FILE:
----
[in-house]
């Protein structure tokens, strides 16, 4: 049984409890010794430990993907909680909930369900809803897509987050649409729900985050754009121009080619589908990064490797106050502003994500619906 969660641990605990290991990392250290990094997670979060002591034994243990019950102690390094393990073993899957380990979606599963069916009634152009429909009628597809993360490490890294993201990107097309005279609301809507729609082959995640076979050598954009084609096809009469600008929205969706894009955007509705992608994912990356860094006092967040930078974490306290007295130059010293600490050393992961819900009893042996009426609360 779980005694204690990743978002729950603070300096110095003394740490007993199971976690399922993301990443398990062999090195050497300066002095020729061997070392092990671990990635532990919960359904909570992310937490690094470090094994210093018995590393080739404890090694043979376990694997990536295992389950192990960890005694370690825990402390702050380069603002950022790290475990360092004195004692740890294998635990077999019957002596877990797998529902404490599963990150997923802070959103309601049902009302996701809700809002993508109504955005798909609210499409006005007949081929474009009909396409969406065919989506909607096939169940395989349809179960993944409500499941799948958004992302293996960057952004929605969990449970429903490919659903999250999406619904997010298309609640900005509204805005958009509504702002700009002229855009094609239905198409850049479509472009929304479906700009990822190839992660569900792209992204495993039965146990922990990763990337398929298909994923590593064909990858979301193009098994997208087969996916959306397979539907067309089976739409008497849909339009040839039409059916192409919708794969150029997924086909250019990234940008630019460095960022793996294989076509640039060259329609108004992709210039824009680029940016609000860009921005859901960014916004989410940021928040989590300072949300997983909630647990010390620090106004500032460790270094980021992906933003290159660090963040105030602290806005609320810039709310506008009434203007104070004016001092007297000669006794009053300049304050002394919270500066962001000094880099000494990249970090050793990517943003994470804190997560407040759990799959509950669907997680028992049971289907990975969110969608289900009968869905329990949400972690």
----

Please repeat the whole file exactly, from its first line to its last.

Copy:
[in-house]
């Protein structure tokens, strides 16, 4: 049984409890010794430990993907909680909930369900809803897509987050649409729900985050754009121009080619589908990064490797106050502003994500619906 969660641990605990290991990392250290990094997670979060002591034994243990019950102690390094393990073993899957380990979606599963069916009634152009429909009628597809993360490490890294993201990107097309005279609301809507729609082959995640076979050598954009084609096809009469600008929205969706894009955007509705992608994912990356860094006092967040930078974490306290007295130059010293600490050393992961819900009893042996009426609360 779980005694204690990743978002729950603070300096110095003394740490007993199971976690399922993301990443398990062999090195050497300066002095020729061997070392092990671990990635532990919960359904909570992310937490690094470090094994210093018995590393080739404890090694043979376990694997990536295992389950192990960890005694370690825990402390702050380069603002950022790290475990360092004195004692740890294998635990077999019957002596877990797998529902404490599963990150997923802070959103309601049902009302996701809700809002993508109504955005798909609210499409006005007949081929474009009909396409969406065919989506909607096939169940395989349809179960993944409500499941799948958004992302293996960057952004929605969990449970429903490919659903999250999406619904997010298309609640900005509204805005958009509504702002700009002229855009094609239905198409850049479509472009929304479906700009990822190839992660569900792209992204495993039965146990922990990763990337398929298909994923590593064909990858979301193009098994997208087969996916959306397979539907067309089976739409008497849909339009040839039409059916192409919708794969150029997924086909250019990234940008630019460095960022793996294989076509640039060259329609108004992709210039824009680029940016609000860009921005859901960014916004989410940021928040989590300072949300997983909630647990010390620090106004500032460790270094980021992906933003290159660090963040105030602290806005609320810039709310506008009434203007104070004016001092007297000669006794009053300049304050002394919270500066962001000094880099000494990249970090050793990517943003994470804190997560407040759990799959509950669907997680028992049971289907990975969110969608289900009968869905329990949400972690």